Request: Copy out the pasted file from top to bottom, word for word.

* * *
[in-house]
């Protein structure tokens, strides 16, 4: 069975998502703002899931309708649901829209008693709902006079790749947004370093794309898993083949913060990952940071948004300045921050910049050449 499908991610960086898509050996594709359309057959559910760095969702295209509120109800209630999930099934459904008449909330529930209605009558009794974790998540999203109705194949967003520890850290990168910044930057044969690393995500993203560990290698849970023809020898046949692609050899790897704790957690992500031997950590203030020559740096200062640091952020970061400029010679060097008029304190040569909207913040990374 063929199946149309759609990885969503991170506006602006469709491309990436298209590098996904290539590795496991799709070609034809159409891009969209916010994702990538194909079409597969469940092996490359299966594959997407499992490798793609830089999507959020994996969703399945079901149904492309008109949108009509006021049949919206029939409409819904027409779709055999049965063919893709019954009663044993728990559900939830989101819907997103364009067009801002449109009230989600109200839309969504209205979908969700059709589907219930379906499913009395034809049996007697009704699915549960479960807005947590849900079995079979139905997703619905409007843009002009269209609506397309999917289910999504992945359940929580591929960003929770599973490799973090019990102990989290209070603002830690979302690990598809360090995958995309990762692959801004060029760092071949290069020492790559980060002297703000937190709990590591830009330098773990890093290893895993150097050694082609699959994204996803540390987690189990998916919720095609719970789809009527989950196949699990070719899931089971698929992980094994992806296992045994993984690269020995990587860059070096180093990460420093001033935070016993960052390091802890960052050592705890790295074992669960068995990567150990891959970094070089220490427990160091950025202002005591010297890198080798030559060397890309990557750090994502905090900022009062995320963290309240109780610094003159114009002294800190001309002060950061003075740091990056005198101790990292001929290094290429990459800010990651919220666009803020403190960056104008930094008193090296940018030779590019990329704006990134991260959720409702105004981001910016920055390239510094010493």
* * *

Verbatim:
[in-house]
């Protein structure tokens, strides 16, 4: 069975998502703002899931309708649901829209008693709902006079790749947004370093794309898993083949913060990952940071948004300045921050910049050449 499908991610960086898509050996594709359309057959559910760095969702295209509120109800209630999930099934459904008449909330529930209605009558009794974790998540999203109705194949967003520890850290990168910044930057044969690393995500993203560990290698849970023809020898046949692609050899790897704790957690992500031997950590203030020559740096200062640091952020970061400029010679060097008029304190040569909207913040990374 063929199946149309759609990885969503991170506006602006469709491309990436298209590098996904290539590795496991799709070609034809159409891009969209916010994702990538194909079409597969469940092996490359299966594959997407499992490798793609830089999507959020994996969703399945079901149904492309008109949108009509006021049949919206029939409409819904027409779709055999049965063919893709019954009663044993728990559900939830989101819907997103364009067009801002449109009230989600109200839309969504209205979908969700059709589907219930379906499913009395034809049996007697009704699915549960479960807005947590849900079995079979139905997703619905409007843009002009269209609506397309999917289910999504992945359940929580591929960003929770599973490799973090019990102990989290209070603002830690979302690990598809360090995958995309990762692959801004060029760092071949290069020492790559980060002297703000937190709990590591830009330098773990890093290893895993150097050694082609699959994204996803540390987690189990998916919720095609719970789809009527989950196949699990070719899931089971698929992980094994992806296992045994993984690269020995990587860059070096180093990460420093001033935070016993960052390091802890960052050592705890790295074992669960068995990567150990891959970094070089220490427990160091950025202002005591010297890198080798030559060397890309990557750090994502905090900022009062995320963290309240109780610094003159114009002294800190001309002060950061003075740091990056005198101790990292001929290094290429990459800010990651919220666009803020403190960056104008930094008193090296940018030779590019990329704006990134991260959720409702105004981001910016920055390239510094010493």